Posted in Bill of Rights, Civil Liberties, Health Care Policy, Individual Rights
Tagged Affordable Care Act, birth control, Combined oral contraceptive pill, Ectopic pregnancy, health, Health care, Irregular menstruation, Obama, Obama administration, Ovarian cancer, Preventive medicine, Rush Limbaugh, United States, Women's health
Separation of church and state is one of many great attributes that separates the United States from Iran, the Taliban and Al Qaida. The concept of separation of church and state refers to the segregated relationship between organized religion and the institution of government. The term is originally derived from Thomas Jefferson’s 1802 letter to the Danbury Baptists Association in which Jefferson states:
I contemplate with sovereign reverence that act of the whole American people which declared that their legislature should ‘make no law respecting an establishment of religion, or prohibiting the free exercise thereof,’ thus building a wall of separation between Church & State.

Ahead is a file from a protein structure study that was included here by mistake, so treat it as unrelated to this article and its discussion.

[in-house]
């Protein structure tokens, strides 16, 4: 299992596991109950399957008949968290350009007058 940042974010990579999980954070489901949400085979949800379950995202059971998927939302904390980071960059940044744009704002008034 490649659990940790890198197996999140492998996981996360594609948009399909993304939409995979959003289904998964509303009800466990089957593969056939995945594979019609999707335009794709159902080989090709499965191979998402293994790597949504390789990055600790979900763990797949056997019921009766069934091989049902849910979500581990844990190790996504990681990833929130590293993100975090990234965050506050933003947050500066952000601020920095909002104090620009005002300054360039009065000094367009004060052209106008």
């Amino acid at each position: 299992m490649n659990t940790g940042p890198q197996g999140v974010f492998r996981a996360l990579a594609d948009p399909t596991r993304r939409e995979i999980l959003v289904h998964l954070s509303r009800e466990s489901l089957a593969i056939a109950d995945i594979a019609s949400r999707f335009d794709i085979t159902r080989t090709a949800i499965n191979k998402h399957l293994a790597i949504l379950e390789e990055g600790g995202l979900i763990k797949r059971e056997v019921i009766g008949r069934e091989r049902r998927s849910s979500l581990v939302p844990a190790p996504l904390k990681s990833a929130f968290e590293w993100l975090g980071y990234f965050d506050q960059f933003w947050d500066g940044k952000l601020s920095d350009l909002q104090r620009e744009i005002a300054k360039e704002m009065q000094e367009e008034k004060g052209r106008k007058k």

Nevertheless, many Americans wholeheartedly believe the U.S. to be a Christian nation founded on Christian principles. Constitutionally the United States, while a nation of Christians, is not a Christian nation. However, even in the modern era political groups are openly carrying out a Christian theology litmus test to determine which candidate for office is authentically Christian and therefore legitimate. Obama is regarded by some as either a closeted Muslim or a radical black Christian. Meanwhile, Mitt Romney’s Mormon faith is viewed as not Christian enough. Religious tests for holding public office are banned under Article VI of the U.S. Constitution, yet politicians are compelled to disclose and discuss their personal faith ad nauseam.
Are we the United States of America or the Christian Republic of America?
— TERRANCE MULLINS
Posted in American Demographics, Bill of Rights, Civil Liberties, Constitution, Individual Rights, Political Culture
Tagged Americans United for Separation of Church and State, Christian, Church & State, Mitt Romney, Obama, religion, Separation of Church-State, Thomas Jefferson, United States, United States Constitution, United States of America